Zoroastrianism

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Zoroastrianism is a dualistic religion founded by Zoroaster (or Zarathustra) in what is now Iran. It describes life as a struggle between good and evil with the expectation that good will ultimately prevail. The central divine being is called Ahura Mazda and was associated by Zoroaster to the idea of a creator of all, who had not been created himself. In the belief system, the dead would be resurrected at "the end of time". The sacred text is called Zend Avesta.

History

Zoroastrianism was created by Zoroaster. The exact date isn't known with some schools of thoughts believing around 1200 B.C., but others around 600 B.C.[1] The religion was popular amongst the tribes of Persia, though was popularized when it was made the state religion of the Sassanid Empire. It quickly declined when the forces of Islam overran the Persian Empire and the population became Islamic. In the 21st century, Zoroastrianism is practiced by around 150,000 - 200,000 people worldwide (in India, Pakistan, Afghanistan and Iran).[2]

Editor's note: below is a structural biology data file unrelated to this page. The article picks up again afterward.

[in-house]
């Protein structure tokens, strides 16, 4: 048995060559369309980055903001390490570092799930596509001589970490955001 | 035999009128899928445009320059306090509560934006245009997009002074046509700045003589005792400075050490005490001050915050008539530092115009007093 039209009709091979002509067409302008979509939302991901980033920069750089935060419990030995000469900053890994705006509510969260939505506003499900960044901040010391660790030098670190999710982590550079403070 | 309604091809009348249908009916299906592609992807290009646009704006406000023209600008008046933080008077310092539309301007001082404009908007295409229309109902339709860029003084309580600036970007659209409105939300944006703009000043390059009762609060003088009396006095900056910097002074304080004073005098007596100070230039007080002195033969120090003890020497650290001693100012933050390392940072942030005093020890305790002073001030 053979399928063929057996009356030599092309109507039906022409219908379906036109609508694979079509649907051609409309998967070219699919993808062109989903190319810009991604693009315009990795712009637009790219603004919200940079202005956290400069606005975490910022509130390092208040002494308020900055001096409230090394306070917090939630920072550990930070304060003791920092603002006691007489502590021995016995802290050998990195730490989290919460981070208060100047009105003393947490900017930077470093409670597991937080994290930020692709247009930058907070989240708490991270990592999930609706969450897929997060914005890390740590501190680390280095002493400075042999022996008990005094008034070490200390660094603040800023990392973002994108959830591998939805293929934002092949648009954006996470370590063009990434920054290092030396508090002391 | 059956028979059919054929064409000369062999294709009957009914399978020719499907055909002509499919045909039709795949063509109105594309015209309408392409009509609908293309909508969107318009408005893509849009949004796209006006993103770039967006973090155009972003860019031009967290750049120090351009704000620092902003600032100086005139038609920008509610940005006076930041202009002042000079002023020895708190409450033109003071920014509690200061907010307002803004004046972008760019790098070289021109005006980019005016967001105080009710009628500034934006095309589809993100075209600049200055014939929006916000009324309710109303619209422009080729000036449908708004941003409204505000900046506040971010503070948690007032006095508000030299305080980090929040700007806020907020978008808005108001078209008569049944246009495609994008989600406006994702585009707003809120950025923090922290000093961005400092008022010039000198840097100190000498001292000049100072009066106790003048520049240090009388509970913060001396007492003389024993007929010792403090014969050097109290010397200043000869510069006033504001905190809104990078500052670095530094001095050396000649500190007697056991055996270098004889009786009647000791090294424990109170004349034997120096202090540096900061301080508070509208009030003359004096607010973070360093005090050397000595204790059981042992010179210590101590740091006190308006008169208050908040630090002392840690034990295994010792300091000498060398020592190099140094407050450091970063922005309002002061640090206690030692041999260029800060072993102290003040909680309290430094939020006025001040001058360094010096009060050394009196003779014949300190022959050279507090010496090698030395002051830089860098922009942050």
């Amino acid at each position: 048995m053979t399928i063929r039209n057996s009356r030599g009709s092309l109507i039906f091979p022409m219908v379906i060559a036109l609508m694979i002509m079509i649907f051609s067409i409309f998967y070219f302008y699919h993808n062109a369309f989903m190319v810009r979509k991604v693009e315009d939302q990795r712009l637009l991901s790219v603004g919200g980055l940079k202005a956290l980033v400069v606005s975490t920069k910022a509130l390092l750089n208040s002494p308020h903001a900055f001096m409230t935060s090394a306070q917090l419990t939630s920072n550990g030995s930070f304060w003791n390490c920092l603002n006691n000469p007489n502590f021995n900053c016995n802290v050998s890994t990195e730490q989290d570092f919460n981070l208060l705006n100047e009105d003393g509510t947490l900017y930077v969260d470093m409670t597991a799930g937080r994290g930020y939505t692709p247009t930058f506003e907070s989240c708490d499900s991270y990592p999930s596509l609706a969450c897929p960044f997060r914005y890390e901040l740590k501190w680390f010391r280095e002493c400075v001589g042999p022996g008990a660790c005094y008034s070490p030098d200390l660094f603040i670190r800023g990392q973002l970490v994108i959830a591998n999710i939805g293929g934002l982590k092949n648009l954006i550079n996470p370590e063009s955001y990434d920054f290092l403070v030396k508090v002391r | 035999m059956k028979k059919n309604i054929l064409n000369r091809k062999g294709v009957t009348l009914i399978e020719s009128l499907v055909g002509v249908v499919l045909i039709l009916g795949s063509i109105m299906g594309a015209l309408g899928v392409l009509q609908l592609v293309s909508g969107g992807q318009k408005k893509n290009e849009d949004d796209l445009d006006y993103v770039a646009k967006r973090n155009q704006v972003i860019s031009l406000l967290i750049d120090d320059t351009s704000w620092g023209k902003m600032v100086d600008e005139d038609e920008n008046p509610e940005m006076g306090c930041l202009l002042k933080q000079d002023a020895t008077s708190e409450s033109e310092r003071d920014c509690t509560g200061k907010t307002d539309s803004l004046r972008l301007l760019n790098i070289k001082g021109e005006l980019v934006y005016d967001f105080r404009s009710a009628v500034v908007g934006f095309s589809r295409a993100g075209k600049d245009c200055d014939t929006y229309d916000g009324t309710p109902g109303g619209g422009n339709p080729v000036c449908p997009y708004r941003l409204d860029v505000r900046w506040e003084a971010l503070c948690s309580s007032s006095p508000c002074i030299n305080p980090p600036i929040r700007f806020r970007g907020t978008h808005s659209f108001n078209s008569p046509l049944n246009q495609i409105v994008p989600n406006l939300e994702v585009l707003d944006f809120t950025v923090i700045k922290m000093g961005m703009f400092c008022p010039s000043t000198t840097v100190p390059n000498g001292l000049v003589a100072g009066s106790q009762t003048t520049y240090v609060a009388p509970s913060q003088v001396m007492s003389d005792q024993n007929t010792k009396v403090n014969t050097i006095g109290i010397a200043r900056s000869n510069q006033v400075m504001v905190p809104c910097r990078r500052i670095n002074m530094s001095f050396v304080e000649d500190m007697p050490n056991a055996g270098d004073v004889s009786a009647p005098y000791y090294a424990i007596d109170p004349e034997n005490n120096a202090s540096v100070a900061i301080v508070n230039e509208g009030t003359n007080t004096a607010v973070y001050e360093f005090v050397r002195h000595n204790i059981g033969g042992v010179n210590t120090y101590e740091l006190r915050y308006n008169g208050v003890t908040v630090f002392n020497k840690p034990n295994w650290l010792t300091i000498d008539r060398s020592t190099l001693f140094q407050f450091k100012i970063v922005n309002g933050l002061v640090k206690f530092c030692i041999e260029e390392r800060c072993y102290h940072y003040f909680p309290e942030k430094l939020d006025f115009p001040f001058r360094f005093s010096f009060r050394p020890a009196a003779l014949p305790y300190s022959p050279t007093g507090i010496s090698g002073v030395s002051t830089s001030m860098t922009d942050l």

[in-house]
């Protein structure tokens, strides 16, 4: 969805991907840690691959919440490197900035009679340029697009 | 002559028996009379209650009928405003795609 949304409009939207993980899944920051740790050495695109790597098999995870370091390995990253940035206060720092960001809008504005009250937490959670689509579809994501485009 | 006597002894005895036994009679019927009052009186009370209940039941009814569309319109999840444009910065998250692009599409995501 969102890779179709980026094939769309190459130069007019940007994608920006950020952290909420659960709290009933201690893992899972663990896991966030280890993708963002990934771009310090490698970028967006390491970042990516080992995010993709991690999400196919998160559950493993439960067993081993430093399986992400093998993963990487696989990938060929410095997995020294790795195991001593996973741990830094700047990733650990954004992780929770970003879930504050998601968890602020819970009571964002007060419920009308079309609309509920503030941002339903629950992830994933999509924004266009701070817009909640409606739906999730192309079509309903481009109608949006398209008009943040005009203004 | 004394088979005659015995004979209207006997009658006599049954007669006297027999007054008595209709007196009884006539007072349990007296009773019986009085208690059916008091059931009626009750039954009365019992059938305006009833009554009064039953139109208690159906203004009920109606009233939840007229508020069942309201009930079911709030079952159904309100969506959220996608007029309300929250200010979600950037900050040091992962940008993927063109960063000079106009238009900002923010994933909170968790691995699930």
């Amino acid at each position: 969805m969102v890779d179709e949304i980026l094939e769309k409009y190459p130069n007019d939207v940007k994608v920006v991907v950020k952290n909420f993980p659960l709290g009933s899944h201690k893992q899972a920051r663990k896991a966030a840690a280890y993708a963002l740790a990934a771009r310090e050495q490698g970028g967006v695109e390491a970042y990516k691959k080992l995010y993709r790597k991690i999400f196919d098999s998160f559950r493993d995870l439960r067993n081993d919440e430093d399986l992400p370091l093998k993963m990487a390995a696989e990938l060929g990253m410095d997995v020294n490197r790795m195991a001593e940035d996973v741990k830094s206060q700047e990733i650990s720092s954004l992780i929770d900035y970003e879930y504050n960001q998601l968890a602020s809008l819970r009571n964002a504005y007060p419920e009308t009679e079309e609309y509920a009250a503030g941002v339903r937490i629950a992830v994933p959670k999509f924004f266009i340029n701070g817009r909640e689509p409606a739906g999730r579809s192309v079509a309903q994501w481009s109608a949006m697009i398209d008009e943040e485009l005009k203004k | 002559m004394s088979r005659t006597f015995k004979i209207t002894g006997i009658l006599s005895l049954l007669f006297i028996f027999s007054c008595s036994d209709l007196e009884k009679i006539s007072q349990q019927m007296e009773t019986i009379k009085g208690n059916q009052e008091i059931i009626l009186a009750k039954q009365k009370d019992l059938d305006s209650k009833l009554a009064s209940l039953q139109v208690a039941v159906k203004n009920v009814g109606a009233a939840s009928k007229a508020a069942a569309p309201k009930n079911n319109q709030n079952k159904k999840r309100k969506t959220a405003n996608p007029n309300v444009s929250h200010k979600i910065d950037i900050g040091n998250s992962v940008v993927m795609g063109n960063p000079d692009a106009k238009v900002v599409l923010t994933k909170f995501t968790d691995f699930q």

The religion has been said to have had a formative influence on the Abrahamic and Vedic religions and Buddhism.[3]

References

  1. http://www.religionfacts.com/zoroastrianism/index.htm
  2. http://www.religionfacts.com/zoroastrianism/index.htm
  3. http://www.britannica.com/EBchecked/topic/658081/Zoroastrianism

Black, Matthew & H. H. Rowley, eds. (1982), Peake's Commentary on the Bible, New York

Boyce, Mary (1979), Zoroastrians: Their Religious Beliefs and Practices, London: Routledge

Clark, Peter (1998), Zoroastrianism. An Introduction to an Ancient "Faith", Brighton, UK

Further Readings

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